The European Commission said on July 27 that it has temporarily approved state aid for five Greek banks, but would launch in-depth investigations “to assess whether the measure is in line with EU state aid rules.”
Four banks – Alpha Bank, EFG Eurobank, Piraeus Bank and National Bank of Greece – have received a total 18 billion euro from the Hellenic Financial Stability Fund as bridge recapitalisation, specifically in the form of deposits of floating notes with maturities of six and 10 years.
The opening of an in-depth investigation is common for large amounts of state aid granted through atypical instruments, the Commission said.
The state aid was made necessary by the lenders’ mandatory participation in Greek government’s debt restructuring deal, which weakened the banks’ capital. The four banks account for about three quarters of the Greek banking sector and held significant amounts of government bonds.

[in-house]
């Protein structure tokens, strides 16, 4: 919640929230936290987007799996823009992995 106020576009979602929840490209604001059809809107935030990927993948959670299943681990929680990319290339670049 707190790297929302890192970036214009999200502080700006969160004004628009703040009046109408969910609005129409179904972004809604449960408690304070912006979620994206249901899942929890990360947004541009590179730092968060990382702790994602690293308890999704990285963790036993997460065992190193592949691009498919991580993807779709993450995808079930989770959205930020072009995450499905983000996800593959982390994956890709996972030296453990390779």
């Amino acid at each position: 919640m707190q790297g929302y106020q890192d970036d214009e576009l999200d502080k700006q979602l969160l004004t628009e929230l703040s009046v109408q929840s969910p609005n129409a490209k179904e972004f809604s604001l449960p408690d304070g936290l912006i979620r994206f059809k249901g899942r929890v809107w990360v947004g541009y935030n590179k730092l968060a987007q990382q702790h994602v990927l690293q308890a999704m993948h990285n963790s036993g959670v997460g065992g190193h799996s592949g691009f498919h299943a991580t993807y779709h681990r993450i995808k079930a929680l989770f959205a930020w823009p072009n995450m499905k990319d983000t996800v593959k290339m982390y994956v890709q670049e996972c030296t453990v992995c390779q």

“Greek banks have participated in the Greek Government bonds exchange, known as private sector involvement (PSI). The debt exchange resulted in very significant losses, depleting the capital base of the banks. The bridge recapitalisations have restored the banks’ capital ratios to a level that allows their functioning on the market and access to euro-system operations,” the Commission said.
Another lender, Nea Proton Bank, received 1.7 billion euro of public support as part of its bankruptcy and restructuring proceedings. “At this stage, the Commission has doubts whether the submitted restructuring plan will restore the viability of Nea Proton in the long term without continued state support, and whether this is the least costly solution,” the EC said.
(Photo: G. Schouten de Jel)